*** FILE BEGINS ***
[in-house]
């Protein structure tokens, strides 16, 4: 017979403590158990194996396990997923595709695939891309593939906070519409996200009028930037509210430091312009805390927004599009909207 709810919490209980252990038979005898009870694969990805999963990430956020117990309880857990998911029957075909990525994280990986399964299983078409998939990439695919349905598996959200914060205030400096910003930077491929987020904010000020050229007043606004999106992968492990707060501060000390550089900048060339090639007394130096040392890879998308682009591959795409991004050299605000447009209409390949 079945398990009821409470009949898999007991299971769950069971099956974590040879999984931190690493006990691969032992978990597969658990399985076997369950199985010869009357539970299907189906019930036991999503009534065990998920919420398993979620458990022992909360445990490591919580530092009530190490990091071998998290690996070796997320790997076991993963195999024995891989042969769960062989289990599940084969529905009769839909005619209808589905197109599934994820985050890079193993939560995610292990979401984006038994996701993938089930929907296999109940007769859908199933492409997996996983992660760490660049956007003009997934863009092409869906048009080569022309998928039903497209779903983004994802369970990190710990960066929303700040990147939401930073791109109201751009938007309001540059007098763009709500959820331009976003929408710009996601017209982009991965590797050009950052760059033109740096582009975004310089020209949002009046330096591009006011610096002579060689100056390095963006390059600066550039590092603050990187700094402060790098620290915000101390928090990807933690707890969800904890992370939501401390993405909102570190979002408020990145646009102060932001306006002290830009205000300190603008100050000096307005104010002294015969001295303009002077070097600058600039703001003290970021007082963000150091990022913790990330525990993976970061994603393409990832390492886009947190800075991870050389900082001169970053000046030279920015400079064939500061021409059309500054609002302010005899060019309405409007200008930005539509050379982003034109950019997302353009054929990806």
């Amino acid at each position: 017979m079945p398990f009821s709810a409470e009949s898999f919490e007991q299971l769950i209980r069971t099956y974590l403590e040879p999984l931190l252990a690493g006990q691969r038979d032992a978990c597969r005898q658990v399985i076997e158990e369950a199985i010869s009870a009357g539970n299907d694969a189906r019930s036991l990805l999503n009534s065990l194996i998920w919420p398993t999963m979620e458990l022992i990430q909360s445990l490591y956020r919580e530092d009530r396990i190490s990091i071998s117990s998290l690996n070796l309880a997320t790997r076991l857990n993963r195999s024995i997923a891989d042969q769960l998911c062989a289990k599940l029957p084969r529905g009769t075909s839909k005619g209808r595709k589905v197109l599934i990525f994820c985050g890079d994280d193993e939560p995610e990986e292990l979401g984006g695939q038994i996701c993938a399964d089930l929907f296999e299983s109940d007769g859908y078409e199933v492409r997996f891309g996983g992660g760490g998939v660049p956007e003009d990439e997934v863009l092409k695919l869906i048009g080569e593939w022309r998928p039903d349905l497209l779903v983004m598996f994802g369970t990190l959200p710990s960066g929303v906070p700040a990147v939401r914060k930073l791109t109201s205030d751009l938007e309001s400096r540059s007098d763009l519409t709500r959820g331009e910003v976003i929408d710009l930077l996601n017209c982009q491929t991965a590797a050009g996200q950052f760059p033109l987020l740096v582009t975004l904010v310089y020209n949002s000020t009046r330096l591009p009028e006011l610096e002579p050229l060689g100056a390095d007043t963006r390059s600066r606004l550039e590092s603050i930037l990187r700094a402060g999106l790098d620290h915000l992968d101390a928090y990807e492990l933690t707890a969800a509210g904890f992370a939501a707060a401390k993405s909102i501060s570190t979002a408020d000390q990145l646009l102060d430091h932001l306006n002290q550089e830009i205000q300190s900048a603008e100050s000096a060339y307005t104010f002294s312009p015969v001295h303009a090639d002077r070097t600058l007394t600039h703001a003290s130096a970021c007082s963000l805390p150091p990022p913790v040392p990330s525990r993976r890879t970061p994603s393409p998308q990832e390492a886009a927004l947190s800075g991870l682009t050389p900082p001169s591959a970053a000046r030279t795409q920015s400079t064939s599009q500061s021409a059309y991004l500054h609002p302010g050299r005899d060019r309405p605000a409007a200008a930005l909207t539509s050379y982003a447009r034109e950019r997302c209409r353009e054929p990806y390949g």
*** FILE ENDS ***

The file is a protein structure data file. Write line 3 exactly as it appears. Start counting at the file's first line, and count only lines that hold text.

């Amino acid at each position: 017979m079945p398990f009821s709810a409470e009949s898999f919490e007991q299971l769950i209980r069971t099956y974590l403590e040879p999984l931190l252990a690493g006990q691969r038979d032992a978990c597969r005898q658990v399985i076997e158990e369950a199985i010869s009870a009357g539970n299907d694969a189906r019930s036991l990805l999503n009534s065990l194996i998920w919420p398993t999963m979620e458990l022992i990430q909360s445990l490591y956020r919580e530092d009530r396990i190490s990091i071998s117990s998290l690996n070796l309880a997320t790997r076991l857990n993963r195999s024995i997923a891989d042969q769960l998911c062989a289990k599940l029957p084969r529905g009769t075909s839909k005619g209808r595709k589905v197109l599934i990525f994820c985050g890079d994280d193993e939560p995610e990986e292990l979401g984006g695939q038994i996701c993938a399964d089930l929907f296999e299983s109940d007769g859908y078409e199933v492409r997996f891309g996983g992660g760490g998939v660049p956007e003009d990439e997934v863009l092409k695919l869906i048009g080569e593939w022309r998928p039903d349905l497209l779903v983004m598996f994802g369970t990190l959200p710990s960066g929303v906070p700040a990147v939401r914060k930073l791109t109201s205030d751009l938007e309001s400096r540059s007098d763009l519409t709500r959820g331009e910003v976003i929408d710009l930077l996601n017209c982009q491929t991965a590797a050009g996200q950052f760059p033109l987020l740096v582009t975004l904010v310089y020209n949002s000020t009046r330096l591009p009028e006011l610096e002579p050229l060689g100056a390095d007043t963006r390059s600066r606004l550039e590092s603050i930037l990187r700094a402060g999106l790098d620290h915000l992968d101390a928090y990807e492990l933690t707890a969800a509210g904890f992370a939501a707060a401390k993405s909102i501060s570190t979002a408020d000390q990145l646009l102060d430091h932001l306006n002290q550089e830009i205000q300190s900048a603008e100050s000096a060339y307005t104010f002294s312009p015969v001295h303009a090639d002077r070097t600058l007394t600039h703001a003290s130096a970021c007082s963000l805390p150091p990022p913790v040392p990330s525990r993976r890879t970061p994603s393409p998308q990832e390492a886009a927004l947190s800075g991870l682009t050389p900082p001169s591959a970053a000046r030279t795409q920015s400079t064939s599009q500061s021409a059309y991004l500054h609002p302010g050299r005899d060019r309405p605000a409007a200008a930005l909207t539509s050379y982003a447009r034109e950019r997302c209409r353009e054929p990806y390949g």